Published by CMMXYZ on August 29, 2013

Choosing the Correct CMM Probe


There are three major brands of probes being manufactured today for coordinate measuring machines: Renishaw, Hexagon and Zeiss. Most people think there are only two types of CMM probing: Touch Trigger and Analogue Scanning. In fact, probing is a much more complex matter and can be the difference between being able to measure a part correctly and inadvertently scrapping good parts.

Let us first take a look at touch trigger probes and find which is best suited to your application.


Touch trigger probes, or discrete point probes, are the most popular probing system found on a modern coordinate measuring machine. They are ideal for measuring prismatic parts with tolerance dimensions.

Types of Touch Trigger Probes:

  1. A “Complete Unit” type screws into the robotic head, or, has an auto joint that fits into the robotic head                                                                   
  2. A Probe with a Stylus Changing Module is detachable and can be exchanged for different lengths of styli. Module change racks can be utilized with this type of technology and are a huge bonus for users wishing to preserve optimum accuracy. By selecting the correct force module, precision can be optimized for different lengths of styli.

TTP Design and Measuring Technique

The basic touch trigger probe has been around since the 1970s. Its general design is based on spring-loaded kinematic contacts. When the probe is deflected by the part being measured, electrical circuits running through the contacts are broken. This kind of probing is extremely rugged and can be used on manual or DCC coordinate measuring machines.

TTP Styli Length

The manufacturer always calibrates and certifies the touch trigger probe with a given length of stylus, in most cases 10 mm. Inaccuracies occur when technicians use styli lengths much greater than this, typically 30 to 50 mm in length, and can't understand why their coordinate measuring machine is giving inaccurate readings.


Strain Gauge probe technology is now appearing on the market and has become widely accepted as a more accurate solution than the traditional kinematic probes. On contact with the work piece, the stylus is deflected as the force is applied to the sensor.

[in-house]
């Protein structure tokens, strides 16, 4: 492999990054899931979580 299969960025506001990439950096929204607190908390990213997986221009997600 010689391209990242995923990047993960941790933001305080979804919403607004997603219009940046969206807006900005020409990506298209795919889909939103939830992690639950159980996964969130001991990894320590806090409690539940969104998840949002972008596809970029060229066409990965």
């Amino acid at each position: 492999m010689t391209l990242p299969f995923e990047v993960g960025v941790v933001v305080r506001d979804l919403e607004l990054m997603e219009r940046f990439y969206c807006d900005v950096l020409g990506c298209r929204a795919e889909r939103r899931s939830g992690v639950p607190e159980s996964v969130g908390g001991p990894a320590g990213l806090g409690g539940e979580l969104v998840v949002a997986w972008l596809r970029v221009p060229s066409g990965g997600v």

The benefits of the strain gauge probing system are twofold: 1) much greater form accuracy is possible, and 2) inaccuracies due to styli length are drastically reduced, as precision is only minutely affected by varying styli lengths. The bottom line is enhanced accuracy on your coordinate measuring machine.


Scanning probes provide continuous deflection output that can be synchronized with the position of the DCC CMM. Data is gathered during movement when the stylus is brought into contact with the component to be measured and then moved along the surface of the feature. By using this technique, deflection of the probe is kept within tight tolerance boundaries, thereby ensuring maximum accuracy.

Application and Benefits

There are, in fact, several different types of scanning probes, analogue and optical systems prevalent in the market today. We must therefore have an understanding of the benefits a scanning probe provides the CMM technician.

Scanning probes are best used when measuring parts that consist of complex surfaces, and because scanning often occurs at speeds of over 300 mm per second, gathering data quickly is no problem. Form deviation is another target for the scanning probe. Features such as cylinders, planes and conical shapes can be measured with extreme precision while reporting accurate deviation of the feature’s form.


Most scanning probes will also work as a touch trigger probe, but this will usually be much slower than a probe dedicated for that task. They do, however, provide optimum flexibility for users who require that capability.


It's best to consider the application before choosing the correct probe. If location and position are what you're looking for on three-dimensional machined parts, then a touch trigger probe is the way to go. Furthermore, TTP systems cost less money than scanning probes and, as a rule, are durable.

If you are measuring complicated forms, such as dies for plastic injection-moulded parts and sheet metal components, then a scanning probe is desirable. Scanning probes shine when it comes to measuring machined parts requiring ultrahigh accuracy in form deviation.

Increasingly, CMMs are being equipped with both touch trigger probes and scanning probes, providing the machine with optimum flexibility.

At CMMXYZ we have a wealth of knowledge when it comes to choosing the correct probe for you CMM. 

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